You've seen the signs. No Flash Photography. But why do they exist? Imaging Resource's Steve Meltzer did some digging about the continued existence of this law of the art world.
The other day, I went to an exhibition of photographs by W. Eugene Smith. Entering the museum, I spotted a sign that said, "No Flash Photography!" Out of curiosity, I walked over to a museum guard and asked him why flash photography was prohibited.
His response was "le froid de la lumière est mauvaise pour l'art" - "the cold from the flash is bad for the art." Cold from the flash? Say what?
At first, I laughed. Was this some weird Jedi mind trick?
Curious about this, I began to look into photography bans and found that while the guard's idea was bizarre, it was no crazier than some of the other "reasons" for photography bans, and apparently wasn't even a one-off aberration: In the work by Evans (linked below), he reports "A friend of mine was once admonished by a museum attendant, who said that the light was so bright that it could freeze an object, and this sudden cold shock would be damaging to a delicate wooden exhibit!" Apparently, the idea of a flash "freezing" motion has translated into a meme among museum staff of flash "freezing" objects.
I myself rarely use flash, especially the little ones built into my cameras. I prefer to use existing light as I did in the pictures with this post. Nonetheless, we have all seen the signs prohibiting photography and especially flash photography.
It seemed strange to me that so many museums, galleries and businesses prohibit photography. Especially now, when it seems that everyone has an iPhone or digital camera with them at all times.
I wondered why there are "no shoot" zones.
First, let me deal with the basic question raised by the sign and the guard's response. Can flashes harm art? If, as I suspected, they did not, why was flash photography and photography in general banned in so many places? Where did this idea come from?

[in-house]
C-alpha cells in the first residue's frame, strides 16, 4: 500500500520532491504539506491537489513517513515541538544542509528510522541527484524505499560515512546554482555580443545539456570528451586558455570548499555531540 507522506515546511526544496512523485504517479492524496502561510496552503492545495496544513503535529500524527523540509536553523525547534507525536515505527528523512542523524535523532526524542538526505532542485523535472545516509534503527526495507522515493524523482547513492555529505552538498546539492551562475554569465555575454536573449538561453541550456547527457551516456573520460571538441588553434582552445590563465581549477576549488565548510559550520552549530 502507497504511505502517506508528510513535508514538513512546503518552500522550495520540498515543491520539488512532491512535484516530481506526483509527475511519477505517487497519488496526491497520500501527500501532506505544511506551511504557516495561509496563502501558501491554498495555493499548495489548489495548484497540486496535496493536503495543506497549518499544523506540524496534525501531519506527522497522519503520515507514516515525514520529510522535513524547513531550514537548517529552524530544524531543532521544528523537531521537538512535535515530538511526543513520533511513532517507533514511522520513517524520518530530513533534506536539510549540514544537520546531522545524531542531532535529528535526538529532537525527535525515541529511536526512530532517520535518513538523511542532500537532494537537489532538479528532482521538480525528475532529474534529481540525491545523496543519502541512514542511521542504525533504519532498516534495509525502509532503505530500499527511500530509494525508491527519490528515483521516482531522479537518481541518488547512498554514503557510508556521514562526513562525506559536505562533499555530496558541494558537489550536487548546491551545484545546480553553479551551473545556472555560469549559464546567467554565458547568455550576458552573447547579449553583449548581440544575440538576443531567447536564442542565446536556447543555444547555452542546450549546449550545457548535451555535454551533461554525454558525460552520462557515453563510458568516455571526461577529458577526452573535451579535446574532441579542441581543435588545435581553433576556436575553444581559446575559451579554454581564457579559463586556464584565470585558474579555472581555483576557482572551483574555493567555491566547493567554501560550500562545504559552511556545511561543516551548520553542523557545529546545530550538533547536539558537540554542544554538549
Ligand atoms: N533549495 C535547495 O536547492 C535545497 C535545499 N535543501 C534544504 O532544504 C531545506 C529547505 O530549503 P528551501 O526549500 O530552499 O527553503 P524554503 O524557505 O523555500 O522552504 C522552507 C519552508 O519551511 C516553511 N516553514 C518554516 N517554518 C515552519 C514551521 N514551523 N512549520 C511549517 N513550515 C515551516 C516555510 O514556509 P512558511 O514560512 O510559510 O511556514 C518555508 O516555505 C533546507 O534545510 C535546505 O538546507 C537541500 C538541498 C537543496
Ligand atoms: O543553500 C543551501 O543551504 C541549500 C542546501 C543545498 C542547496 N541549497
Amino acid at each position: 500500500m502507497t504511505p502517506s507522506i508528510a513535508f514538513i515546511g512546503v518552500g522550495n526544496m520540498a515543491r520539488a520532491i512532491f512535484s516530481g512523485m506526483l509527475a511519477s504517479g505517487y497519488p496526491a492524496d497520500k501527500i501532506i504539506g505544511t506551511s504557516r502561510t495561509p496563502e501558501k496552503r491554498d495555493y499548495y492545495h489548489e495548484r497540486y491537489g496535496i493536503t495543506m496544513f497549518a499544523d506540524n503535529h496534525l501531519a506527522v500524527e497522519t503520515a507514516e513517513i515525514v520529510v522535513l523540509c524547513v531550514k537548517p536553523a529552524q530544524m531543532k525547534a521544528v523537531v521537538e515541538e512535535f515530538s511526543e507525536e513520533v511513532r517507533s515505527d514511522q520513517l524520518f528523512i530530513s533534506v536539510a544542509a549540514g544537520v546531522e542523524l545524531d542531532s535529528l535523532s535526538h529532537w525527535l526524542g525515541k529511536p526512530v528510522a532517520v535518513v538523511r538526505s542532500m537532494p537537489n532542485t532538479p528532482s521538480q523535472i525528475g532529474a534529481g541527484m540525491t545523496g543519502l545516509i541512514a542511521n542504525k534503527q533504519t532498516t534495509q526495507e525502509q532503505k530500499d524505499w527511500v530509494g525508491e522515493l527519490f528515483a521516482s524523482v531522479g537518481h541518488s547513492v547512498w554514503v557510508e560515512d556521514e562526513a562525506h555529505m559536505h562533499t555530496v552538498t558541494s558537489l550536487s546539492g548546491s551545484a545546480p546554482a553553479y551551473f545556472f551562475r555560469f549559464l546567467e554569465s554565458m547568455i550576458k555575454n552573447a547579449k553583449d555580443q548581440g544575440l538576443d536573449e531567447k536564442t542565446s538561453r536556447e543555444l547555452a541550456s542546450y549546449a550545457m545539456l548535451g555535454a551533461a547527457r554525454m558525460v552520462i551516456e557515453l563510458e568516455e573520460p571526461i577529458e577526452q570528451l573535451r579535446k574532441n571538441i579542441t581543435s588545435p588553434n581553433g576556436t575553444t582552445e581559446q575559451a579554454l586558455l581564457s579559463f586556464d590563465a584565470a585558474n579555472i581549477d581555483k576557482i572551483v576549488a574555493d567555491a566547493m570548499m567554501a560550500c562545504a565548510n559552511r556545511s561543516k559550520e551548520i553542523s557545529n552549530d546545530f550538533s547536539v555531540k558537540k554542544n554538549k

I began to search for answers and came across an article: "Amateur Photographers in Art Galleries: Assessing the harm done by flash photography" by Martin H. Evans.
It began with Evans pointing out that, "For several decades it has been widely believed that the intense illumination from photographic flashguns will damage delicate art and documents."
What keeps this idea going he says is that, "The brightness of the peak intensity of the flash and uncertainty about ultraviolet (UV) energy frightened curators, and soon there was general agreement that use of these electronic flashguns should not be permitted in museums and fine art galleries."
To find the basis for this belief, he reviewed the literature and discovered an experiment carried out by the National Gallery (London) in 1995. It "demonstrated" that repeated flashes could change the colors in test pigments. This study became one of the primary justifications for photo bans. Yet, when Evans looked at the data, he saw something entirely different.
In the experiment, two powerful "potato masher" electronic flashes were used. The experimenters removed the UV blocking glass filter from one of the flashes to get the maximum UV output. They placed each flash about three feet from panels of colored pigments and dyed fabrics. A similar panel was set up under "standard gallery lighting" as a control. Over the next few months, the flashes were fired every seven seconds.